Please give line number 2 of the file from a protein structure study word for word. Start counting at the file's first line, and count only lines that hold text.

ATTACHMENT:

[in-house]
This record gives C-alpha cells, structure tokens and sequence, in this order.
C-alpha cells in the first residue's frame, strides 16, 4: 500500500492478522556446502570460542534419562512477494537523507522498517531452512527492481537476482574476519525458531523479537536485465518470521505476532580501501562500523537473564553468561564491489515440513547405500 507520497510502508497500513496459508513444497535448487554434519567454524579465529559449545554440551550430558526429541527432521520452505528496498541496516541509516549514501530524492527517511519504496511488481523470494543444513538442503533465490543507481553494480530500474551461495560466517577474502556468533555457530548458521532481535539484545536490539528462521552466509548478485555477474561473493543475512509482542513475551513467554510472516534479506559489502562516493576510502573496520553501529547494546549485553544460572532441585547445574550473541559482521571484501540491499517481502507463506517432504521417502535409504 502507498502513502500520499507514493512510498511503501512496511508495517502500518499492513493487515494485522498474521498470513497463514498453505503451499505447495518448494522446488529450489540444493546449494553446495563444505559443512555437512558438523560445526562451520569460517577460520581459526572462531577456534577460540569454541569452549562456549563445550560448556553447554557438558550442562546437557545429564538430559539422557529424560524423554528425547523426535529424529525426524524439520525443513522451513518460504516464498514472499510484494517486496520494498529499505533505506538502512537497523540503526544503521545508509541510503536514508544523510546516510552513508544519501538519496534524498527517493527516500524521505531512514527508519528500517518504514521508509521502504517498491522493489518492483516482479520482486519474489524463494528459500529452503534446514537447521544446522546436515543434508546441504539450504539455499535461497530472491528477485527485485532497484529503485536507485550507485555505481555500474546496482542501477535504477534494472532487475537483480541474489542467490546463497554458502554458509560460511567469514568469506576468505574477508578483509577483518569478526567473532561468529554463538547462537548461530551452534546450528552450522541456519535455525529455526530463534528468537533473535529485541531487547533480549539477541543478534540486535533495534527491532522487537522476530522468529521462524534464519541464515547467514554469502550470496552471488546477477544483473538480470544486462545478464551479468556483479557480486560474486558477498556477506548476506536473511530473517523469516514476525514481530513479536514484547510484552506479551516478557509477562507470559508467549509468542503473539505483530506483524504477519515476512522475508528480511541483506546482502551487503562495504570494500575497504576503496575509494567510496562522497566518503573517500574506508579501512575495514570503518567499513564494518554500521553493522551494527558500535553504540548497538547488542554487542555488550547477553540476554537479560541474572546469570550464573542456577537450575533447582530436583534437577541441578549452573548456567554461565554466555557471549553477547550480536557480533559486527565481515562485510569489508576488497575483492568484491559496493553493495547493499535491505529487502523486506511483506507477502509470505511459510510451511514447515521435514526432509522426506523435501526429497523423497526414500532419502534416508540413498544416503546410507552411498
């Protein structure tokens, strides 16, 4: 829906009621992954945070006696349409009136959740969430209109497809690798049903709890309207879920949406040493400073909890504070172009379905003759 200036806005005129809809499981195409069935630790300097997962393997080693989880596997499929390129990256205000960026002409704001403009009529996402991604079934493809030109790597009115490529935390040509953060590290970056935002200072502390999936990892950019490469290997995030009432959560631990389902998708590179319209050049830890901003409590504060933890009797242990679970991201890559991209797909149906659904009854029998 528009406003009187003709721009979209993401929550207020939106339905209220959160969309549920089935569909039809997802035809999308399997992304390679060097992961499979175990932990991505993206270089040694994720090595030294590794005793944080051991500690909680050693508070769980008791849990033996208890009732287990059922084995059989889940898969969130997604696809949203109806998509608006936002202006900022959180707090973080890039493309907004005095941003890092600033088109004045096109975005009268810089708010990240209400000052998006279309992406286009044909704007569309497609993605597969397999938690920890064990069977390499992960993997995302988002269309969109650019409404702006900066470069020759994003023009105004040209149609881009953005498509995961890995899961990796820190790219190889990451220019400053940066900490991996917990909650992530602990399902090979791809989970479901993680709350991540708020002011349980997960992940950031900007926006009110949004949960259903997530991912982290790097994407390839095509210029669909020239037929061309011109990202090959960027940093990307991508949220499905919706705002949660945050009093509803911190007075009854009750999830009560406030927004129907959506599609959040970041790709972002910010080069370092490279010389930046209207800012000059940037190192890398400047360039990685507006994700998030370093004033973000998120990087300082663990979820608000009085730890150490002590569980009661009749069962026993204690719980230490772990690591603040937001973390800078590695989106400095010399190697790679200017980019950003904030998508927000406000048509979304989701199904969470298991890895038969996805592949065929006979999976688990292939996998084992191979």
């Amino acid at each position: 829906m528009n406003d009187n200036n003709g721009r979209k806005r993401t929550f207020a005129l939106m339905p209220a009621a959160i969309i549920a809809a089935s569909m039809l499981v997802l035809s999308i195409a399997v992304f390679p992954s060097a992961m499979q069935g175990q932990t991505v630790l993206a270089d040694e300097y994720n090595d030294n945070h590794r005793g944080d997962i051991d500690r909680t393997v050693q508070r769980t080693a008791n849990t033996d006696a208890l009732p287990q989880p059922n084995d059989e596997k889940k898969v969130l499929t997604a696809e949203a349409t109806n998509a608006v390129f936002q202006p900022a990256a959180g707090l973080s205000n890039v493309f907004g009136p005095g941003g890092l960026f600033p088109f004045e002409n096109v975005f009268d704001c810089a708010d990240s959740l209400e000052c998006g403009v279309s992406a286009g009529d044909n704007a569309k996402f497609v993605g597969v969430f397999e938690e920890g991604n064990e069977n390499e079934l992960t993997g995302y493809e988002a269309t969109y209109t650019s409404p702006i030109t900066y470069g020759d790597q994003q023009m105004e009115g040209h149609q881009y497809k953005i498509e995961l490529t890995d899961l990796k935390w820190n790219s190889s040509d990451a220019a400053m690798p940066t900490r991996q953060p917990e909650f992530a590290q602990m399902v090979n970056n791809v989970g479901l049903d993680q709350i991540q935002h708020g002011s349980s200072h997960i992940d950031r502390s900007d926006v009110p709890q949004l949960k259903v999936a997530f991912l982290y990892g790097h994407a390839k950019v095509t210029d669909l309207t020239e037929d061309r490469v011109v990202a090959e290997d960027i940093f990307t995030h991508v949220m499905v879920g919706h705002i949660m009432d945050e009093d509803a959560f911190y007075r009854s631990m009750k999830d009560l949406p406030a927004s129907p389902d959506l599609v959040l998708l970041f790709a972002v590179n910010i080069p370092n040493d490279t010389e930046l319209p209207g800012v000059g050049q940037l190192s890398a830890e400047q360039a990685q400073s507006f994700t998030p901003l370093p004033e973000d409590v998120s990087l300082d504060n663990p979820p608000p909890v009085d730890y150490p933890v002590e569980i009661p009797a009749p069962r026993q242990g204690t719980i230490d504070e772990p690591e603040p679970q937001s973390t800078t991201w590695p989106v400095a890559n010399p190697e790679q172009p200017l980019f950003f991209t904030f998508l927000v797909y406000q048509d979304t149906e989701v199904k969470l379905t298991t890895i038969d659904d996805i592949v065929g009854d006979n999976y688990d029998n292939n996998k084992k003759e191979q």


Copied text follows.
This record gives C-alpha cells, structure tokens and sequence, in this order.